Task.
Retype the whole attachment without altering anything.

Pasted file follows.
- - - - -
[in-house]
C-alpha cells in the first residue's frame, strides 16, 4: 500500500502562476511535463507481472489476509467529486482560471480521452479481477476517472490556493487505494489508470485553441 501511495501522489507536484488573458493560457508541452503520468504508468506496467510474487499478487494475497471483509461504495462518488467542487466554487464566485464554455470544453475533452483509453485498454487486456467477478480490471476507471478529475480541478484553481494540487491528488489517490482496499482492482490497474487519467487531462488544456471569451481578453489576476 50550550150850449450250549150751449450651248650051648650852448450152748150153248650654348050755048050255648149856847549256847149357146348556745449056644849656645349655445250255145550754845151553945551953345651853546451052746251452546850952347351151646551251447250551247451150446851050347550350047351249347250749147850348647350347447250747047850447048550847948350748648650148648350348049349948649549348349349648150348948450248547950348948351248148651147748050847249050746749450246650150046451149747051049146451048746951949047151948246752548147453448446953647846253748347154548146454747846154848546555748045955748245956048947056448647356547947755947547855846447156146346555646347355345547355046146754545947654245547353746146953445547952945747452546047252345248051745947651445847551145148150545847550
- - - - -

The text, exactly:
[in-house]
C-alpha cells in the first residue's frame, strides 16, 4: 500500500502562476511535463507481472489476509467529486482560471480521452479481477476517472490556493487505494489508470485553441 501511495501522489507536484488573458493560457508541452503520468504508468506496467510474487499478487494475497471483509461504495462518488467542487466554487464566485464554455470544453475533452483509453485498454487486456467477478480490471476507471478529475480541478484553481494540487491528488489517490482496499482492482490497474487519467487531462488544456471569451481578453489576476 50550550150850449450250549150751449450651248650051648650852448450152748150153248650654348050755048050255648149856847549256847149357146348556745449056644849656645349655445250255145550754845151553945551953345651853546451052746251452546850952347351151646551251447250551247451150446851050347550350047351249347250749147850348647350347447250747047850447048550847948350748648650148648350348049349948649549348349349648150348948450248547950348948351248148651147748050847249050746749450246650150046451149747051049146451048746951949047151948246752548147453448446953647846253748347154548146454747846154848546555748045955748245956048947056448647356547947755947547855846447156146346555646347355345547355046146754545947654245547353746146953445547952945747452546047252345248051745947651445847551145148150545847550